If you’ve had the chance to wander through the Western Addition, you may have seen one of 72-year-old artist, costume and set designer Miguel Gutierrez’s labors of love.
The retired landlord with a glassy flat top and handlebar mustache who’s lived in San Francisco since 1980 decorates his house with sculptures, sizable mobiles and unique installations created using discarded materials he finds around The City.
Gutierrez’s handmade pieces – spectacles made from trash — have captivated onlookers strolling down McAllister Street for years.
He especially inspired one of his former tenants, Danny Navarro, a first-time filmmaker who encapsulates the artist’s legacy and spirit in “My Neighbor, Miguel,” a delightful 13-minute short accessible online.
During a interview around World AIDS Day on Dec. 1, Gutierrez, whose works reflect the world and time around him, was making a Christmas tree out of masks and gloves. When gay marriage was legalized across the country, he immediately set to work on a big hat that looked like a wedding cake “topped with a plastic married couple and colors galore.”
Gay and HIV-positive, Gutierrez is an activist who uses his art as an outlet to cope with the loss of many of his friends to AIDS. Some of the costumes he made in the Castro’s heyday in the 1980s were sold to fundraise for AIDs memorials for people he knew.
Filmmaker Navarro was intrigued by the stark juxtaposition, or contrast, between the tragic deaths and the artwork by somebody “who’s just so whimsical and so magical and so quirky,” calling it the thing that made “My Neighbor, Miguel’s” story “more real.”
Guiterrez, who isn’t creating art to make money, said there is beauty in the trashy materials he uses “if you put or fix them in the right way.”
“That’s the kind of message that I would like to convey, that art is everywhere if you pay attention to it,” said Gutierrez. “Andy Warhol said, ‘Art is everything that you can get away with.’ And I completely understand that. Some of the things I do might not be what others like. Art is very individual to each person.”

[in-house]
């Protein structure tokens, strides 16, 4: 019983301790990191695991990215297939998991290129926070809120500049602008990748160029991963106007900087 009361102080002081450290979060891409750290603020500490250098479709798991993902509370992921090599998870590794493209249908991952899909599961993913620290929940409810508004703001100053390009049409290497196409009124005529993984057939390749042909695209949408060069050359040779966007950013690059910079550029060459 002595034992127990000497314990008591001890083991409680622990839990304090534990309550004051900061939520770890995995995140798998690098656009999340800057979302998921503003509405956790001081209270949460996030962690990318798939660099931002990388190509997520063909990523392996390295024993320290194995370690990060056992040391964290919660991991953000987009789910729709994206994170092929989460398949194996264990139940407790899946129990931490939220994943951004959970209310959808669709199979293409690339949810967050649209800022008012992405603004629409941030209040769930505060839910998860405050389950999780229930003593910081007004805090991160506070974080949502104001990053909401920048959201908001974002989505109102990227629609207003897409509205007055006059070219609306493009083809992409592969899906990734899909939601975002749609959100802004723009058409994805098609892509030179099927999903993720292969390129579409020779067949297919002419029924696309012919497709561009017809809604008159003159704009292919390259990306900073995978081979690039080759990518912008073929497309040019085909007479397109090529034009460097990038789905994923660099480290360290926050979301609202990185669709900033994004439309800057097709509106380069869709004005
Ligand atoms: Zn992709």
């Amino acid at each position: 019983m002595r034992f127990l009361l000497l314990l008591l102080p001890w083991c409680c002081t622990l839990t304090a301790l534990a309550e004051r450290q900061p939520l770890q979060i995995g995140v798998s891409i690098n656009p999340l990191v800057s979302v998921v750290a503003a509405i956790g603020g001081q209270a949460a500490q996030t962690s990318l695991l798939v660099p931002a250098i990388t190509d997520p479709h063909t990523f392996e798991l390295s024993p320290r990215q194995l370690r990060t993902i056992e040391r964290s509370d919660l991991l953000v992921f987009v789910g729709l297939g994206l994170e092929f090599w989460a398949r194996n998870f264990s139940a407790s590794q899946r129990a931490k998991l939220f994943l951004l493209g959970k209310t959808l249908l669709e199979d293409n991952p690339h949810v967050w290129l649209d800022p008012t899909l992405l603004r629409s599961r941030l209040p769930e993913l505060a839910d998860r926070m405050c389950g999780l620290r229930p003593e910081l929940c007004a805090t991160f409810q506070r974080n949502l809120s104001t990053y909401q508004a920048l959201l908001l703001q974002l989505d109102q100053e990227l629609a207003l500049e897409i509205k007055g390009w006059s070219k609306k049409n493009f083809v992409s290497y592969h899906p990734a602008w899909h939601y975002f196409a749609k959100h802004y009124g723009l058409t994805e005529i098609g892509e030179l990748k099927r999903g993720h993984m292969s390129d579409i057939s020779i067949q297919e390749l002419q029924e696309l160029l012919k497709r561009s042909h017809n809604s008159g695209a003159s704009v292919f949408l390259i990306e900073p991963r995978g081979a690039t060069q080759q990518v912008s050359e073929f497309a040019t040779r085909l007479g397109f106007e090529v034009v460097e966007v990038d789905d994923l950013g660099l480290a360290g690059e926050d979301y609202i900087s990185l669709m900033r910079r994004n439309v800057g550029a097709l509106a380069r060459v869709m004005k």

Around three years ago, Navarro and his partner, desperate for housing, stumbled upon a Craigslist ad for a place in the Western Addition. When they went to look at it, Navarro was amused by what he saw in the front window in the living room: a massive snow globe with a leaf blower attached and cotton balls being blown into the air.
“I was like, ‘This is it,’” Navarro said, laughing. “There was a fireplace on and there was Miguel, attaching Barbie dolls to a Christmas tree he was hanging outside. It was kind of a sure thing from that moment on. I was like, ‘We’re going to live here.’”
Last year, Navarro and his partner had to move to Boston. Wanting to say thank you to the community he loved, Navarro began his film, a farewell letter to The City, with a focus on his beloved landlord Miguel, who, he said, “is San Francisco.”
His collaborators include Brooklyn-based filmmaker Jason Harpe, Bay Area composer William Fritch and Mission artist Cystal Vielula.
“When we started filming myself it was very humbling that somebody thinks of you and your contributions,” said Gutierrez. “To me,it’s like giving something back to The City. The City has been very nice to me, so by doing something as simple as hanging a piece of artwork made from recycled materials it makes people notice or think that San Francisco is a magical place. So it’s very important to have art around, it’s a pleasure to enjoy.”
Visit myneighbormiguel.com to see the movie.